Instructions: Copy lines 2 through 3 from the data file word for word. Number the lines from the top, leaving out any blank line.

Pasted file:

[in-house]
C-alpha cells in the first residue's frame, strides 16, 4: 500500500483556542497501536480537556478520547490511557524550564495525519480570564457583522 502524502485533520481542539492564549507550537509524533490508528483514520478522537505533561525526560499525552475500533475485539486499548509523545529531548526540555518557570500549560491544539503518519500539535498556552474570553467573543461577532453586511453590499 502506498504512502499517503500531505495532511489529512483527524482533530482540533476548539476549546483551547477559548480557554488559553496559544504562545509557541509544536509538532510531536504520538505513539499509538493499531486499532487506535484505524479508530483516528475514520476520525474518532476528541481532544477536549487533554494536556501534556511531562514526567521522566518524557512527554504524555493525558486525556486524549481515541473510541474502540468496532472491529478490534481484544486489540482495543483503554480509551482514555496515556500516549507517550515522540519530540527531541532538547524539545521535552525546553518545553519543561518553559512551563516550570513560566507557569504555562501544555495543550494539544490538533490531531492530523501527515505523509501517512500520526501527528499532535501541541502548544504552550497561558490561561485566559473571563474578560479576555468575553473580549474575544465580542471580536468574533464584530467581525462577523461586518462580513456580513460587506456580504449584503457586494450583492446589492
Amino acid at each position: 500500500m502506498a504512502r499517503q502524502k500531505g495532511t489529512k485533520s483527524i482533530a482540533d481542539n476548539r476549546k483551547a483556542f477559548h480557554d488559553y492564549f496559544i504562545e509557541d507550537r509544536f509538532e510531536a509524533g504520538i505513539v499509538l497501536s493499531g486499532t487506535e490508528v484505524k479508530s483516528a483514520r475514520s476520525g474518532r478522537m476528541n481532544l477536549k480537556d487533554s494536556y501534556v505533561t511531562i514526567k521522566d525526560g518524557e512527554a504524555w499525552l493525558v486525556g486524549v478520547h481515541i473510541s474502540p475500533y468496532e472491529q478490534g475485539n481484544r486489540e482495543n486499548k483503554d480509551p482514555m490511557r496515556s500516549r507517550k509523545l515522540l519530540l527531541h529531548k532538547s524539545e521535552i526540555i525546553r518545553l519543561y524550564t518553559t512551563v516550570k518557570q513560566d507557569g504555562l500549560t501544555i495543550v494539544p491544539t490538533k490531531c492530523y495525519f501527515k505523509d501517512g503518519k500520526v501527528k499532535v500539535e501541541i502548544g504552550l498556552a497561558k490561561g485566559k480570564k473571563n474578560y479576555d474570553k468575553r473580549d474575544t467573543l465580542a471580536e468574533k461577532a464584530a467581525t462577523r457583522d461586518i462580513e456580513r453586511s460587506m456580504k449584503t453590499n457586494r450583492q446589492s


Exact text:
C-alpha cells in the first residue's frame, strides 16, 4: 500500500483556542497501536480537556478520547490511557524550564495525519480570564457583522 502524502485533520481542539492564549507550537509524533490508528483514520478522537505533561525526560499525552475500533475485539486499548509523545529531548526540555518557570500549560491544539503518519500539535498556552474570553467573543461577532453586511453590499 502506498504512502499517503500531505495532511489529512483527524482533530482540533476548539476549546483551547477559548480557554488559553496559544504562545509557541509544536509538532510531536504520538505513539499509538493499531486499532487506535484505524479508530483516528475514520476520525474518532476528541481532544477536549487533554494536556501534556511531562514526567521522566518524557512527554504524555493525558486525556486524549481515541473510541474502540468496532472491529478490534481484544486489540482495543483503554480509551482514555496515556500516549507517550515522540519530540527531541532538547524539545521535552525546553518545553519543561518553559512551563516550570513560566507557569504555562501544555495543550494539544490538533490531531492530523501527515505523509501517512500520526501527528499532535501541541502548544504552550497561558490561561485566559473571563474578560479576555468575553473580549474575544465580542471580536468574533464584530467581525462577523461586518462580513456580513460587506456580504449584503457586494450583492446589492
Amino acid at each position: 500500500m502506498a504512502r499517503q502524502k500531505g495532511t489529512k485533520s483527524i482533530a482540533d481542539n476548539r476549546k483551547a483556542f477559548h480557554d488559553y492564549f496559544i504562545e509557541d507550537r509544536f509538532e510531536a509524533g504520538i505513539v499509538l497501536s493499531g486499532t487506535e490508528v484505524k479508530s483516528a483514520r475514520s476520525g474518532r478522537m476528541n481532544l477536549k480537556d487533554s494536556y501534556v505533561t511531562i514526567k521522566d525526560g518524557e512527554a504524555w499525552l493525558v486525556g486524549v478520547h481515541i473510541s474502540p475500533y468496532e472491529q478490534g475485539n481484544r486489540e482495543n486499548k483503554d480509551p482514555m490511557r496515556s500516549r507517550k509523545l515522540l519530540l527531541h529531548k532538547s524539545e521535552i526540555i525546553r518545553l519543561y524550564t518553559t512551563v516550570k518557570q513560566d507557569g504555562l500549560t501544555i495543550v494539544p491544539t490538533k490531531c492530523y495525519f501527515k505523509d501517512g503518519k500520526v501527528k499532535v500539535e501541541i502548544g504552550l498556552a497561558k490561561g485566559k480570564k473571563n474578560y479576555d474570553k468575553r473580549d474575544t467573543l465580542a471580536e468574533k461577532a464584530a467581525t462577523r457583522d461586518i462580513e456580513r453586511s460587506m456580504k449584503t453590499n457586494r450583492q446589492s